המידע מתוך medicontext.co.il
By Steven Reinberg
WESTPORT, CT (Reuters Health) – Two new chromosome regions have been linked to autism, researchers report in the September issue of the American Journal of Human Genetics.
"We are trying to find the chromosome regions where susceptibility genes for autism lie," Dr. Anthony P Monaco from Oxford University, UK told Reuters Health. "We originally found an area on chromosome 7q and 16p. By enlarging the number of families in our study, we have now identified two new regions on chromosomes 2q and 17p," he said.
Dr. Monaco and Dr. Anthony J. Bailey from the Institute of Psychiatry in London, and colleagues from the International Molecular Genetic Study of Autism Consortium, looked for genetic links to autism among 152 sibling pairs with autism.
Among these individuals whole-genome screening was completed in 83, and 119 markers were genotyped in 13 candidate regions in an additional 69 sibling pairs.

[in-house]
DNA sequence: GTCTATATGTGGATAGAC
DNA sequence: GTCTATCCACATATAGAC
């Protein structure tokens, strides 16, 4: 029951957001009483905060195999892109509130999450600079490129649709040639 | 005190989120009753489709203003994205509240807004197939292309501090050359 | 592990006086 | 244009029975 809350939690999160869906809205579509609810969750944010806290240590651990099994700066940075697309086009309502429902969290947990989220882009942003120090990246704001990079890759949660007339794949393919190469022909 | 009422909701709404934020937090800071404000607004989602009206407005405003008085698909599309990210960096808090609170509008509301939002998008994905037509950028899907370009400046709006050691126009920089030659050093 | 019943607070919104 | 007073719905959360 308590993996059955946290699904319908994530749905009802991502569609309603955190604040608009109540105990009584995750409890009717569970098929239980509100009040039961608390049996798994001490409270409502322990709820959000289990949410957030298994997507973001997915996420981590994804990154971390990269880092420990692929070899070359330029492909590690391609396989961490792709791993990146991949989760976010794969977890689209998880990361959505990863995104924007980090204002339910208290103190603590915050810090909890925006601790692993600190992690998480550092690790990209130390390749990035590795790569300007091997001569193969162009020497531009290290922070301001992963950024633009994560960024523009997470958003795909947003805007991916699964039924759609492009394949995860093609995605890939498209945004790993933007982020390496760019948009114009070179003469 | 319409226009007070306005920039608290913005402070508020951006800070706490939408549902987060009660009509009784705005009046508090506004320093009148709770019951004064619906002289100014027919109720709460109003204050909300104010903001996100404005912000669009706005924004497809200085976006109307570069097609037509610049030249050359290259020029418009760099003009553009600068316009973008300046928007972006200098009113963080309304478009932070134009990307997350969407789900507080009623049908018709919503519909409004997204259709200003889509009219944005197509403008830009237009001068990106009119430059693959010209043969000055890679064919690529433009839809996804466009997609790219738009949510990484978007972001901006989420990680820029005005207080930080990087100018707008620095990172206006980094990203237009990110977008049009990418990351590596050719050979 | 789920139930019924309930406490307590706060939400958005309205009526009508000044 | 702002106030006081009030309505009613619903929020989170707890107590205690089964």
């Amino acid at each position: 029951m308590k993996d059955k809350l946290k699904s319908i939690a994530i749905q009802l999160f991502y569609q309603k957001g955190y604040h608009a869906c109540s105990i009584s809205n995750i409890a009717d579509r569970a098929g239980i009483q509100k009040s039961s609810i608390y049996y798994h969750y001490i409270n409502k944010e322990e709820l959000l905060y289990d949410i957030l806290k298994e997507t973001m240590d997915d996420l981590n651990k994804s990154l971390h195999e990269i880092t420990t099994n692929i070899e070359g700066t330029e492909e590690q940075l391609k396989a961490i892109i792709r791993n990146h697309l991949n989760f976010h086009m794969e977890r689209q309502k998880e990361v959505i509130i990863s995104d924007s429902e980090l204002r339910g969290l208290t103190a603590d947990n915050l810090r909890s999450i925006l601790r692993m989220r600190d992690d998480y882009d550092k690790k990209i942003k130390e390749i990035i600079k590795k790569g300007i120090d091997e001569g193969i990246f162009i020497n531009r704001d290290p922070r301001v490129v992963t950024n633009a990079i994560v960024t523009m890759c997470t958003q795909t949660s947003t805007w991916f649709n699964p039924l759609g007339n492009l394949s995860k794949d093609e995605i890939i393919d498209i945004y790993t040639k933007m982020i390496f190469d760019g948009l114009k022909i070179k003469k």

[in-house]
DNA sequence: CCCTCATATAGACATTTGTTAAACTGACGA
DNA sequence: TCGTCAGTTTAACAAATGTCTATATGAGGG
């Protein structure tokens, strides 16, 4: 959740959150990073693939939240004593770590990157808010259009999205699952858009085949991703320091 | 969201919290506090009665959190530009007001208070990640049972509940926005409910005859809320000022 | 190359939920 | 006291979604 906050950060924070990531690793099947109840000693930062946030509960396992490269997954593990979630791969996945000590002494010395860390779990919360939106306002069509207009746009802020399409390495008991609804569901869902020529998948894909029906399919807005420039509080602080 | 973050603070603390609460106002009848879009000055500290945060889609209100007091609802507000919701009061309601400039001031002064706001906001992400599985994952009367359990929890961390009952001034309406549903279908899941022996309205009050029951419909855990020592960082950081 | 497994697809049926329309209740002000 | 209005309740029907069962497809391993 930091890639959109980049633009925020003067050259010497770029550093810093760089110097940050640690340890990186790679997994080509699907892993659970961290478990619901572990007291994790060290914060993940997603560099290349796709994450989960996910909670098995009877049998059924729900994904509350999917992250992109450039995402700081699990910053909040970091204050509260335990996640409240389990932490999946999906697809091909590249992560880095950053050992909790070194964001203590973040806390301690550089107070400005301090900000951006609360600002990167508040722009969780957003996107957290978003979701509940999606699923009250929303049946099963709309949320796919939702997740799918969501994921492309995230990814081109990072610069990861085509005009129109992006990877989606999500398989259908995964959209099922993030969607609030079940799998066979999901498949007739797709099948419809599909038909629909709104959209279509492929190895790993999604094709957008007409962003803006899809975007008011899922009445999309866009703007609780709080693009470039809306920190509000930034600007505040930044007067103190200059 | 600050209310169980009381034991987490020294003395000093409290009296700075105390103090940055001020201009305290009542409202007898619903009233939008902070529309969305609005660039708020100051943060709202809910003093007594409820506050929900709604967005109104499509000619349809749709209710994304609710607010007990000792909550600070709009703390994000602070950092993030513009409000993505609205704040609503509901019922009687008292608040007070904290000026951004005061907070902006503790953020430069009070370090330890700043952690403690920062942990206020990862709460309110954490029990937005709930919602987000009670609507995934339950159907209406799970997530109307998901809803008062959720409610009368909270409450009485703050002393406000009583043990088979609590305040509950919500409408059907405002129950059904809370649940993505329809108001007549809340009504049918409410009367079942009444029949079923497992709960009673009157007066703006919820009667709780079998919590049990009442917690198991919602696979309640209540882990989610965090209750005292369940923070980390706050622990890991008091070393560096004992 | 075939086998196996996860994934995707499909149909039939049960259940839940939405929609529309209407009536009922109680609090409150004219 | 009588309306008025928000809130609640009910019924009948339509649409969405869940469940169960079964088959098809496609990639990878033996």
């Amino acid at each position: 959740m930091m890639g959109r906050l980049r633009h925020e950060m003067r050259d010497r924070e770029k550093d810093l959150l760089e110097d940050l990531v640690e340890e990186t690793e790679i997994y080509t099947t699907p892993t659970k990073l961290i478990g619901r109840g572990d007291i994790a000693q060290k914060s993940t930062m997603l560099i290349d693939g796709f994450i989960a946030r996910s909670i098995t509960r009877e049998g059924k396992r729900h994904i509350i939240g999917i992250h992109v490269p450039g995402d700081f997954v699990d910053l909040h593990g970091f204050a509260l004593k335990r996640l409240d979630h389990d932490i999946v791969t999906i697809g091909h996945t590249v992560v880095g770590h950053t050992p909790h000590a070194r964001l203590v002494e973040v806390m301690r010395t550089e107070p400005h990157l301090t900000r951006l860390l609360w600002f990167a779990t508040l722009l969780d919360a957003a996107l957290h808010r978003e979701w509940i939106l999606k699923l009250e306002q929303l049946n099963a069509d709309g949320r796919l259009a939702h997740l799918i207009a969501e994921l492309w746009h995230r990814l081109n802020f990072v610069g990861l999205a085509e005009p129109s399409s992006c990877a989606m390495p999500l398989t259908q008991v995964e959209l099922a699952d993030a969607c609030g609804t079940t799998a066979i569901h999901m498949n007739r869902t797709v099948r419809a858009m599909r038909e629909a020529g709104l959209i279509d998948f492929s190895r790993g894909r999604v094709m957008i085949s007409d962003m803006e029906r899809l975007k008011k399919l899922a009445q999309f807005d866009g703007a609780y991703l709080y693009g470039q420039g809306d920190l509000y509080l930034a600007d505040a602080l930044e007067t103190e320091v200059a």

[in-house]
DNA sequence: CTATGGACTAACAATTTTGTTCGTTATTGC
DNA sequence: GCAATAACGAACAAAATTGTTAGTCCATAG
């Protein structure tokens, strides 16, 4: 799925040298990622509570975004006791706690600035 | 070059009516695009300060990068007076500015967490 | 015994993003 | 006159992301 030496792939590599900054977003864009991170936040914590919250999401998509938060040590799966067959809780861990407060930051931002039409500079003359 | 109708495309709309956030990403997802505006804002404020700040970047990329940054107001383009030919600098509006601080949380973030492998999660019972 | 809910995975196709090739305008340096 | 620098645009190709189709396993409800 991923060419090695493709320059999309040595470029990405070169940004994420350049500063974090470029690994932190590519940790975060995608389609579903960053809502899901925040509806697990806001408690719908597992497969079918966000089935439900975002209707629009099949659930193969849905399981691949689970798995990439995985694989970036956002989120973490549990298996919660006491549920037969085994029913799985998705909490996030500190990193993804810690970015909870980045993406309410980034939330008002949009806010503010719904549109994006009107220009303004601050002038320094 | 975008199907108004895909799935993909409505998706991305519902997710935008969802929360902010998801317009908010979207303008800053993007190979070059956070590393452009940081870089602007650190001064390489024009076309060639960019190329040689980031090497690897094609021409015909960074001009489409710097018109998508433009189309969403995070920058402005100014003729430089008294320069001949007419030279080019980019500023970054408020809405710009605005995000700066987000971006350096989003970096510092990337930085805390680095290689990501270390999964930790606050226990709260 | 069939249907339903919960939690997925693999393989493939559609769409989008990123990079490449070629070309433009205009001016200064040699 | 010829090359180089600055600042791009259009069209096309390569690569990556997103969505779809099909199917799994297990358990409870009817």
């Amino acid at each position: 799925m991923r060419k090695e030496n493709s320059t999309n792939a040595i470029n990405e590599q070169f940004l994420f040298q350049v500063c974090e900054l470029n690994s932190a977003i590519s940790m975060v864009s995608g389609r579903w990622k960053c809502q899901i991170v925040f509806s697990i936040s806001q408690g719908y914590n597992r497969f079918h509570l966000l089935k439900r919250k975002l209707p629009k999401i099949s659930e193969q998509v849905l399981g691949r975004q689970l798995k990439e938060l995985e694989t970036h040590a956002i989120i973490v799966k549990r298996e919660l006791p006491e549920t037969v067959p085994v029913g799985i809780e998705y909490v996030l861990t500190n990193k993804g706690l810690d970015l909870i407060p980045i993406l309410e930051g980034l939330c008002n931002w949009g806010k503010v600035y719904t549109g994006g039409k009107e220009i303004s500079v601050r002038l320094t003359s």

LOD scores, which estimate the likelihood of two loci being near each other on a chromosome and are therefore likely to be inherited together, showed that there is strong evidence for the genetic link on chromosomes 2q and 7q, while the link for chromosomes 16p and 17p appear to be weaker.
Most significantly, at marker D2S2188 on chromosome 2, the multipoint maximum LOD score was 3.74, which increased to 4.80 when only sibling pairs that adhered to strict diagnostic criteria were included in the analysis. LOD scores of 3 or more indicate that two loci are close.
The second most significant link was found on chromosome 7, with a multipoint maximum LOD score of 3.20 at marker D7S477.
However, at D16S3102, chromosome 16 generated a multipoint maximum LOD score of 2.93 and chromosome 17 generated a multipoint maximum LOD score of 2.34 at HTTINT2, the researchers note.
"The exciting thing about this is that in complex genetics replication of results means a lot about how real the results are," Dr. Monaco said. "Our findings about chromosome 7q and chromosome 2q have been replicated by a number of groups."
"Now that we have narrowed areas of susceptibility down to small regions of a couple of chromosomes we should be able to identify the susceptibility genes and what variants in those genes increase a predisposition to autism," he added. Identifying these genes should lead to better diagnosis and, eventually, to better treatment.